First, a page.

It is also a good idea to show the effects of the program on the basis of stores that are functioning well and working with the program. Such an example best illustrates what benefits a properly implemented and used loyalty program brings to a store.
With such actions, recommendations and referrals to the program, as well as reminders to show the card and assistance in registering for the program will naturally become part of the good practice of each customer’s service process.
Loyalty as (not) a core
The implementation of a loyalty program should be based on an interdisciplinary approach. The entire company should understand the idea of running a loyalty program – from salespeople, to consultants, project managers, developers, administrators, to the board of directors itself. Everyone should work toward a common goal – that the club member should always have a better deal and be treated in a special way.
Loyalty activities must be central to the company’s strategy, and not just one of many projects carried out as part of marketing and sales promotion. A loyalty program improves customer value over time (spends more, comes in more often), so it is essential that all employees are aware of how much the company earns from a loyal customer and how attracting quality clubbers affects meeting sales targets.
It is essential to understand the phases of development and set the goals in the loyalty program relative to the current stage the program is at. In the initial phase, everything must be done to gain clubbers and make the program massive. For only on a sizable base can you create selective promotions and highly personalized offers. Only when you build scale will niche, selective benefits make sense.
Lack of consistent communication about the loyalty program
When preparing the strategy and delivering offers, the team responsible for the loyalty program cannot compete with the sales team. Unfortunately, often, within a single brand, there are offers aimed at all customers, and those available only to clubbers do not stand out. A company that has a loyalty program, on the one hand, encourages customers to sign up for the program with the idea that “the clubber always has it better,” and on the other hand, fails to deliver on that promise, as it makes offers available to all consumers, sometimes even more attractive than the offers in the loyalty program, for fear of lack of interest. A brand that guarantees better offers outside the loyalty program is actually competing with itself.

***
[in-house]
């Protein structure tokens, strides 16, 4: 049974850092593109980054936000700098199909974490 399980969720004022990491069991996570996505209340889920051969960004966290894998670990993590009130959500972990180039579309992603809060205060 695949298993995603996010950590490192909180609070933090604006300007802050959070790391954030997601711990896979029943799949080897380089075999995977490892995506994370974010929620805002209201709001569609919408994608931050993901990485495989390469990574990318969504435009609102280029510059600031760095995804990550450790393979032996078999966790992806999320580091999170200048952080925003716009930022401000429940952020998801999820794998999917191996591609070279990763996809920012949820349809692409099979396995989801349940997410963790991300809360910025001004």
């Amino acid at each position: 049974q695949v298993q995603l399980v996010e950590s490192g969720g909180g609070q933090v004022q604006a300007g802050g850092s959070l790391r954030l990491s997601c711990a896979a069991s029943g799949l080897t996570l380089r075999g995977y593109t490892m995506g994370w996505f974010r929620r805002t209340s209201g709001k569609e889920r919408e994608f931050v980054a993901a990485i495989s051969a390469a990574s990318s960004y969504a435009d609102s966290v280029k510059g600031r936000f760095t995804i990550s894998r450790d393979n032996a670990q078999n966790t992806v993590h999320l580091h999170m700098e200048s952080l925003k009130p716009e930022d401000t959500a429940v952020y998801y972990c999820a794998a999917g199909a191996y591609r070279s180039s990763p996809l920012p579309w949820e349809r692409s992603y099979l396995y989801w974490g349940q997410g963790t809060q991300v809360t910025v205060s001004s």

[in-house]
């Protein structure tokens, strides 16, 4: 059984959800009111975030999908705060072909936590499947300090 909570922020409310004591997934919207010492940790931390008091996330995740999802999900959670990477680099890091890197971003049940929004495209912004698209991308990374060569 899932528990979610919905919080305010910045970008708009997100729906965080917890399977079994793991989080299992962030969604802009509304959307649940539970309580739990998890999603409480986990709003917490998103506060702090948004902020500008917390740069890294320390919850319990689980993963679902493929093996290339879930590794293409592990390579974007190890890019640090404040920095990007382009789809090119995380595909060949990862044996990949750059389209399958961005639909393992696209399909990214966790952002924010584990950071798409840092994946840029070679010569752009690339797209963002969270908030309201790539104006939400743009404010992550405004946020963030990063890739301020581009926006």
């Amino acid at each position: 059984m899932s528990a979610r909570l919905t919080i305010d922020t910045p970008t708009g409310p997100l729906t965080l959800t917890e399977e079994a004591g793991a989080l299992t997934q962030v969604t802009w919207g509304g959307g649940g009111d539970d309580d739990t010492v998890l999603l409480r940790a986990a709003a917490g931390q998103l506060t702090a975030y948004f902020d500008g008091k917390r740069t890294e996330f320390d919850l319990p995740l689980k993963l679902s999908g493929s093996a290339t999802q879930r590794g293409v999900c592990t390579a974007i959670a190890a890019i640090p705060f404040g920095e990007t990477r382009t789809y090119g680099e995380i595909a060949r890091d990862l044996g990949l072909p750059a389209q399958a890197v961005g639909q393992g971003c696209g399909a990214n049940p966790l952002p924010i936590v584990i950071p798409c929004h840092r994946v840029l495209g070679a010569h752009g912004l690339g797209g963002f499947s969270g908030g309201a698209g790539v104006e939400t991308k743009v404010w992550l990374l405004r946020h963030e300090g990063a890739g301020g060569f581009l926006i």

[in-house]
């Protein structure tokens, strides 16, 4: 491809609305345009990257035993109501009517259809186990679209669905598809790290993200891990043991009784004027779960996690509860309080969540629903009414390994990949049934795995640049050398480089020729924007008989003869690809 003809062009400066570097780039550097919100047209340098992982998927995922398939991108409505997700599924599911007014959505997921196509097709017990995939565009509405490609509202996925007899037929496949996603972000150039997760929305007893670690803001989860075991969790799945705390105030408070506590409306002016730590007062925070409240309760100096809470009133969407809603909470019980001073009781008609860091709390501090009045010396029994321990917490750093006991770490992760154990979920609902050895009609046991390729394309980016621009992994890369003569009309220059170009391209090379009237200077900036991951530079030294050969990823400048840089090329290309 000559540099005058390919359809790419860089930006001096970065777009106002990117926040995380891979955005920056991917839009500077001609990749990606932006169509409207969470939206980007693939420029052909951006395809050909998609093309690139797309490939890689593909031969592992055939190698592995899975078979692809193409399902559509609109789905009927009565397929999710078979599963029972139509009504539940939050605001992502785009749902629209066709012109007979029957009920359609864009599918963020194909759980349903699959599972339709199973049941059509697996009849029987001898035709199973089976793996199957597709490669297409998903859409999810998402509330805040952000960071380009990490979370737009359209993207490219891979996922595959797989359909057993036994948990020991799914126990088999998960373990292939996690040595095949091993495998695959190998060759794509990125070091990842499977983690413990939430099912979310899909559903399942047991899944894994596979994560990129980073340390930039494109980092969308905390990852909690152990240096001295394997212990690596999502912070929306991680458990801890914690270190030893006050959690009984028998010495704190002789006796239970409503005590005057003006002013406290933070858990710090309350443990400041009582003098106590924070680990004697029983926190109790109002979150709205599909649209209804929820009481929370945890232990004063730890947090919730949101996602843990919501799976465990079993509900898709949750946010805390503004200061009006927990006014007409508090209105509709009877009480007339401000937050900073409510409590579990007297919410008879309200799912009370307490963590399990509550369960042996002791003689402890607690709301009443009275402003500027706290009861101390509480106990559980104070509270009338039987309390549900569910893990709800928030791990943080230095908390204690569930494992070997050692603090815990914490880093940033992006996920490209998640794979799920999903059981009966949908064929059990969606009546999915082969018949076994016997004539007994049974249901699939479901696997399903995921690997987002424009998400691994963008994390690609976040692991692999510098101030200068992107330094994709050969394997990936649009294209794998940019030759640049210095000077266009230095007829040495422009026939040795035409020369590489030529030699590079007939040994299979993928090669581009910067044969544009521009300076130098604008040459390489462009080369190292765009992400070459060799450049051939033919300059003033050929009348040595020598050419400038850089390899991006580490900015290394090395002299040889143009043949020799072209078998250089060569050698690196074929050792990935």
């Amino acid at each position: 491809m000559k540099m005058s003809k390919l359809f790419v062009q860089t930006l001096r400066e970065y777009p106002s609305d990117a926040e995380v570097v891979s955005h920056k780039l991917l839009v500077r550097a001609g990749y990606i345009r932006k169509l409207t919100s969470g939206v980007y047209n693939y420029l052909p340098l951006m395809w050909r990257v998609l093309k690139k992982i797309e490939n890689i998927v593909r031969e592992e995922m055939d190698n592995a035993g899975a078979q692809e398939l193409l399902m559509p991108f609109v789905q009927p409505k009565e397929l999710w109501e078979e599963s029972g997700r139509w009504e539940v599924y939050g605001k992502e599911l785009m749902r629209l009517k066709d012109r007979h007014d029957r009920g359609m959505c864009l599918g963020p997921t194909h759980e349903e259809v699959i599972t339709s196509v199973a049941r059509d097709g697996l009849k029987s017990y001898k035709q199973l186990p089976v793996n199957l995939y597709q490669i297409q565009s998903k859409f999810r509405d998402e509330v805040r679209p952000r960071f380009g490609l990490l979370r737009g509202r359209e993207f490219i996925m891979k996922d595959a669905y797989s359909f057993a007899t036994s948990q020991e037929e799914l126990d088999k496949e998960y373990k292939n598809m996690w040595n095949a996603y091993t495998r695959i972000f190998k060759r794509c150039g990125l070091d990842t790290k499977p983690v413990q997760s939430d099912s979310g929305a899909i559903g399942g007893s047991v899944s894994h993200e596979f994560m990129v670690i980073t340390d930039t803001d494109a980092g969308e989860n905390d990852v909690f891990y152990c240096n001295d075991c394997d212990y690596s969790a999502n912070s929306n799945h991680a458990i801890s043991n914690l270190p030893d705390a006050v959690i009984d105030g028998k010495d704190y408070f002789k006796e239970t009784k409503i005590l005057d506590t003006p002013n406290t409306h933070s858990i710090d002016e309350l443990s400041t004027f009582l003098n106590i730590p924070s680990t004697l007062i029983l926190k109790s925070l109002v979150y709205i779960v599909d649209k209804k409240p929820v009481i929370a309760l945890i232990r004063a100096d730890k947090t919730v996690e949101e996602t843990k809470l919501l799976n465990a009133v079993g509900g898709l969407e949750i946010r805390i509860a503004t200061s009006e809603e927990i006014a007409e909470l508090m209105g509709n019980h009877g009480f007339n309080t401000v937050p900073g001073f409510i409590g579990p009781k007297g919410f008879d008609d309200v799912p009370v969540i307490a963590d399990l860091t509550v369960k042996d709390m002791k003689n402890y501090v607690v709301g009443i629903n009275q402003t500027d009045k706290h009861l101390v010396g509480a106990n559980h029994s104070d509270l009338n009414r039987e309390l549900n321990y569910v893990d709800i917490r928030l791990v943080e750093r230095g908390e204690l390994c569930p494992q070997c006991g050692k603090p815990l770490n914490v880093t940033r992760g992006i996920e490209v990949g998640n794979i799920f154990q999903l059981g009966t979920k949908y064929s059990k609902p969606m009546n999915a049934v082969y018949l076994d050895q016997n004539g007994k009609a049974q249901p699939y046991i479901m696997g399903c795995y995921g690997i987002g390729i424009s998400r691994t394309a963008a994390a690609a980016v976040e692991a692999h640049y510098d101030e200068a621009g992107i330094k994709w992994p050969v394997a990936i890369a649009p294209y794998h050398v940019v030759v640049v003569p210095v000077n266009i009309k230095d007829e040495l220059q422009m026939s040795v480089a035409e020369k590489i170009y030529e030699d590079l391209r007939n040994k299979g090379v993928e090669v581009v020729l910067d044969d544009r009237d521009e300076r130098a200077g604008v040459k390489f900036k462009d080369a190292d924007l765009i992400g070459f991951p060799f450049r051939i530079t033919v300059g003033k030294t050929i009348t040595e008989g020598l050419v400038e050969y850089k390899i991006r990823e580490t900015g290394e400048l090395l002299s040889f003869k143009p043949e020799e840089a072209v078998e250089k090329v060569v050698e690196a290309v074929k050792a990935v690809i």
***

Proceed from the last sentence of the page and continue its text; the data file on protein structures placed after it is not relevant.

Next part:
Consistent communication that always conveys information about the loyalty program is essential if the company really cares about the long-term success of the project. Believing that a loyalty program will promote itself and that customers will inquire about joining and remember to show their card every time is a misconception. Loyalty program information should be readily available to participants. In addition, the lack of consistent communication reminding of the existence of the program and its benefits in all advertising messages of the brand reduces the chances of its success.
In implementing the objectives of the loyalty program, it is necessary to act from the detail at the level of the employee, through each individual point of sale, to the whole, i.e. all departments, management and partners responsible for the implementation of the project. This is the only way to effectively implement the objectives of the loyalty program.